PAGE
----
After its cost-cutting efforts and a strong investment program in revitalizing its industrial park, Dairy Crest turned to transforming its market focus. Seeking to reduce its exposure to the low-margin liquid milk business, Dairy Crest turned to higher-margin products such as yogurts and cheeses. By the late 1990s, the company had successfully reduced its liquid milk business to just 60 percent of its annual sales. Aiding this transformation was the joint venture company, Yoplait Dairy Crest, set up with France's Sondiaal to market the yogurt brand Yoplait in the United Kingdom. Dairy Crest's share of the partnership was 49 percent. The company's Petit Filous and other products proved quickly successful with the British consumer, and by mid-decade Yoplait Dairy Crest had taken the market lead in many of its product categories.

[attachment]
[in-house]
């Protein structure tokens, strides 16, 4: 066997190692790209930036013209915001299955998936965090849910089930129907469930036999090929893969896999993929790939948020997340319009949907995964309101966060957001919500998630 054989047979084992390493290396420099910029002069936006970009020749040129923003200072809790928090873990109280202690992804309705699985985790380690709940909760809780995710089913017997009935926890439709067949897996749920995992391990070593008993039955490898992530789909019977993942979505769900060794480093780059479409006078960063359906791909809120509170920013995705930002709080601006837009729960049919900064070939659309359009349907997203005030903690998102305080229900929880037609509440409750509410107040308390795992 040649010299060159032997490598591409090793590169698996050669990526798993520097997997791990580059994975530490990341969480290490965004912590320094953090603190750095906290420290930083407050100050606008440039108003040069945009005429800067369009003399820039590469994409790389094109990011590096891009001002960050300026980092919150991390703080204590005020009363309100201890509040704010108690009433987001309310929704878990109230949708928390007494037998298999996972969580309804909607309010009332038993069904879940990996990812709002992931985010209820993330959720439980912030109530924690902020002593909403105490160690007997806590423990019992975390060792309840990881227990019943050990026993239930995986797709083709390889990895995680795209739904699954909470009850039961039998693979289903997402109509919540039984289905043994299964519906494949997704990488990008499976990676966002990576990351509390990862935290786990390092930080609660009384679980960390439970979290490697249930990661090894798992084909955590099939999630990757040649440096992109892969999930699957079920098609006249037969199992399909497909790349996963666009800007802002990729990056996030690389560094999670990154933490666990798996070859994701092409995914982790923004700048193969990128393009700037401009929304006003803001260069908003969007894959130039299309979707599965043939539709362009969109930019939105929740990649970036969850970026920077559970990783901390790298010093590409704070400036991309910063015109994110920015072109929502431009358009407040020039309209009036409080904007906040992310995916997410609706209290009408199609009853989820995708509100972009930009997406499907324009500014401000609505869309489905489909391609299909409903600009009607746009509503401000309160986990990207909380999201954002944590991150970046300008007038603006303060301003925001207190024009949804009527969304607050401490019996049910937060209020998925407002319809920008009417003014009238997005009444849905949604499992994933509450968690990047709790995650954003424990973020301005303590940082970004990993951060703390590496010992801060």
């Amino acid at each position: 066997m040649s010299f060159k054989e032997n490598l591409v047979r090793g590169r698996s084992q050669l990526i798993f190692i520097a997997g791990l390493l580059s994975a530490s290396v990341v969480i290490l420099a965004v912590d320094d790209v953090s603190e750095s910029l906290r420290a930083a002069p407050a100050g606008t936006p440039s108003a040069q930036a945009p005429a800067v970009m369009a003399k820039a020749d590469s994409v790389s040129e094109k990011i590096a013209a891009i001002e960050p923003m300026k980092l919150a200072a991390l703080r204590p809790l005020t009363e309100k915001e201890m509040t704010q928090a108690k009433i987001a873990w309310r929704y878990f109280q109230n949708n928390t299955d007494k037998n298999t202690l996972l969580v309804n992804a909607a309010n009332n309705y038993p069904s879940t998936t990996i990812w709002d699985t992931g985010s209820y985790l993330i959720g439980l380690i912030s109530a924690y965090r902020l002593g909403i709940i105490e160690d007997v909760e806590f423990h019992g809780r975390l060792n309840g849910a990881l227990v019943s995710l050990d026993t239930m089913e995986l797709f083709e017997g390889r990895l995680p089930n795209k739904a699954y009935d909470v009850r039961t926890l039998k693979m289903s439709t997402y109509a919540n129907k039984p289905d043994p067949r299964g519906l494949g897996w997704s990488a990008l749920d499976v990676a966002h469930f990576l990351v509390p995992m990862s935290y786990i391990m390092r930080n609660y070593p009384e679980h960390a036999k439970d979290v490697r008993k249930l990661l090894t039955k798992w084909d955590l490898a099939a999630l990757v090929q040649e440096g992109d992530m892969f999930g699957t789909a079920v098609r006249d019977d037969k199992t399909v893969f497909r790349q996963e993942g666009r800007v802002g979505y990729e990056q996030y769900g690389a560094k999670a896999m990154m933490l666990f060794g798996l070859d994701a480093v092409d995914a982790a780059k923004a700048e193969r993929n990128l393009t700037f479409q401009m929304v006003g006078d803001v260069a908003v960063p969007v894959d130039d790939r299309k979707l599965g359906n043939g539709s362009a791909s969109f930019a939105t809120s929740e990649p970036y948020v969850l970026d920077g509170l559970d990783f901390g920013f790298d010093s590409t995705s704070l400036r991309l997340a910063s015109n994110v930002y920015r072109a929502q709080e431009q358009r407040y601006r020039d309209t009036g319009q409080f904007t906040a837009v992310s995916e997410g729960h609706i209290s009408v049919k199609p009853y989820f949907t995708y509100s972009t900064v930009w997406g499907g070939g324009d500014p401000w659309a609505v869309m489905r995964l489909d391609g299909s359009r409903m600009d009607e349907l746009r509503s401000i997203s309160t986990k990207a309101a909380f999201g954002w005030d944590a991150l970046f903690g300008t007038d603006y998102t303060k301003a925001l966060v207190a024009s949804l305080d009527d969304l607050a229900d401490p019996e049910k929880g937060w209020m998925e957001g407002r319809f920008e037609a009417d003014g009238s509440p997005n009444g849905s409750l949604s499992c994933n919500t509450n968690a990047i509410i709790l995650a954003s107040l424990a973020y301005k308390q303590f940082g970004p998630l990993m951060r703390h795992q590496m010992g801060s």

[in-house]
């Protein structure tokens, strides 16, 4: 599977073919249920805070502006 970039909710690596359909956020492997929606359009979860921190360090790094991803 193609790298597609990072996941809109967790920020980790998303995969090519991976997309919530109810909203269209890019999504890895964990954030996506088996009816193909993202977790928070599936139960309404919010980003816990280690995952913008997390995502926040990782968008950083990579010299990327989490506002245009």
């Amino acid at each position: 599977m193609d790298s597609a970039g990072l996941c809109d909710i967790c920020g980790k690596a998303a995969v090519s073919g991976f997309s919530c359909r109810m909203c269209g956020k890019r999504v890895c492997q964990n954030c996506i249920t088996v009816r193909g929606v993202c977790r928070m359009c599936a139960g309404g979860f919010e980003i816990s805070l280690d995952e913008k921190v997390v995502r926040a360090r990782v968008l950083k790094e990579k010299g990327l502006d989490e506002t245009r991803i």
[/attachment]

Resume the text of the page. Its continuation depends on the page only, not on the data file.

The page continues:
Dairy Crest was also finding success with its other brands, including the Clover spread, which had captured the country's lead in this category, and a line of fresh dairy drink products, called Frijj. Dairy Crest also began making a series of strategic acquisitions, including those of Anglia Dairies, for £4.6 million in 1997, and Raines Dairy Foods Operating Companies, bought for £66 million in 1998. The Raines purchase, made through the Yoplait Dairy Crest partnership, helped boost Dairy Crest's European position as well, adding plants in several countries, including five production plants in France, and plants in Spain, Poland, and the Czech Republic. Another acquisition, made in January 1999, of Longs Dairies, helped strengthen Dairy Crest's position in the East Anglia doorstep delivery market. At the same time, the company boosted its marketing of several of its key brands, including its Cathedral City cheese and other brands.